In our Special Report on religion coverage that year, we explored how the TV networks attacked Gibson's movie as extreme, divisive, and potentially harmful -- one CBS reporter even called it an "ecumenical suicide bomb" -- and how that differed from their fascination with theories in The DaVinci Code:
Al Sharpton entered truly ludicrous territory during an appearance Wednesday on Tom Joyner’s radio show. While talking about the meaning of Easter, the Baptist minister and MSNBC host dragged President Obama into the mix:
"As I looked at President Obama at our convention last Friday, where all he took he’s been able to rise politically again, I’m not comparing him to Jesus, but I am saying that to every crucifixion there is a resurrection for those that believe." [YouTube video embedded below.]
Fox News host Megyn Kelly invited MRC president Brent Bozell to the airwaves to discuss a new MRC study on how about nine of every ten Easter references on network news are secular references to eggs, bunnies, candy, and not Jesus Christ.
As Kelly aptly summarized it, "Instead of talking about Jesus or faith, almost 90 percent of the network's newscast reports on Easter focus on fashion, food and to quote one host, 'drinkie-poos.'” (Video below)
Latza Nadeau's story comes 10 days before the canonization of Popes John XXIII and John Paul II and, perhaps more importantly, on Holy Thursday, arguably a stick in the eye for devout Catholics during Holy Week.
Conan O'Brien apparently couldn't resist making a pedophile priest joke on his TBS program on Wednesday, after Pope Francis took two school boys on a ride around St. Peter's Square during his weekly audience: "The Pope let two 11-year-old boys ride in the Popemobile with him...Afterwards, the Vatican told the Pope, that's not the kind of publicity we're looking for today. What the hell is that all about? Kids, get in – come on!" [MP3 audio available here; video below the jump]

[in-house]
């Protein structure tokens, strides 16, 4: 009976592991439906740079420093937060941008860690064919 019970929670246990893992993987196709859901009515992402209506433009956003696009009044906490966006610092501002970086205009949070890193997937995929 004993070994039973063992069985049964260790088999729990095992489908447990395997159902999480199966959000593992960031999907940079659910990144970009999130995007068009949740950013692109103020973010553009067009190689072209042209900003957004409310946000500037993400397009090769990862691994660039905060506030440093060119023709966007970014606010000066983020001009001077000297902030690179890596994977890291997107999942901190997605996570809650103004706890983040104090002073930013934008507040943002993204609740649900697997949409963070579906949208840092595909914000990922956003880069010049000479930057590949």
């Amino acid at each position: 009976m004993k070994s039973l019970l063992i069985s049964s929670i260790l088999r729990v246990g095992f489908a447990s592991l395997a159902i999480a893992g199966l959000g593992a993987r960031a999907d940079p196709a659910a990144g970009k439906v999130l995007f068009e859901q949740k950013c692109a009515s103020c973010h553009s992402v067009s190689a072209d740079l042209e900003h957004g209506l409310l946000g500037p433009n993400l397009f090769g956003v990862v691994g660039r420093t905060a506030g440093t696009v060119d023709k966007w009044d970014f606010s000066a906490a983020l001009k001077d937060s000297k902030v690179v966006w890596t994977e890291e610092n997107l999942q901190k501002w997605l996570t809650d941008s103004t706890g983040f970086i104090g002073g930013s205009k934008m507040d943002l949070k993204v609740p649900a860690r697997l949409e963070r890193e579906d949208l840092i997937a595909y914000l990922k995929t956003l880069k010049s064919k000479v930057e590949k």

MSNBC is not known as a champion of religion, unless it’s someone who is liberal coming on to criticize religious individuals, especially if they are a member of the Catholic Church. Take Sister Simone Campbell, president of the liberal Catholic organization NETWORK, who has been featured on the “Lean Forward” network multiple times for her criticism of Congressman Paul Ryan (R-WI) and his budget priorities.
Appearing as a guest on Andrea Mitchell Reports on Wednesday April 16, the fawning over Ms. Campbell was evident, with Mitchell proclaiming how “the honor is all mine” to finally meet Campbell in person. [See video below.]
This week holds some critical dates. April 15 haunts most Americans as a tax deadline. April 18 and 20 this year commemorate the pinnacle in Holy Week — Good Friday and Easter. But April 13 still stands as an important day that eludes most Americans. It's the birthday of Thomas Jefferson.
We patriots love to quote the Founding Fathers, especially when they support our theses. And Jefferson remains at the top of the heap. But there are three beliefs or practices often attributed to Jefferson that are either myths or cherry-picked partial views.
On Thursday evening, both ABC and CBS relayed news that a manuscript claiming Jesus had a wife was found to be an "ancient" document and "not a modern forgery." They ignored skeptics of the document, however.
"We have the results of scientific testing on a controversial scrap of papyrus that some call the 'gospel of Jesus' wife'," touted CBS Evening News anchor Scott Pelley. He added that "scholars say that doesn't prove that Jesus had a wife but that early Christians debated whether he did."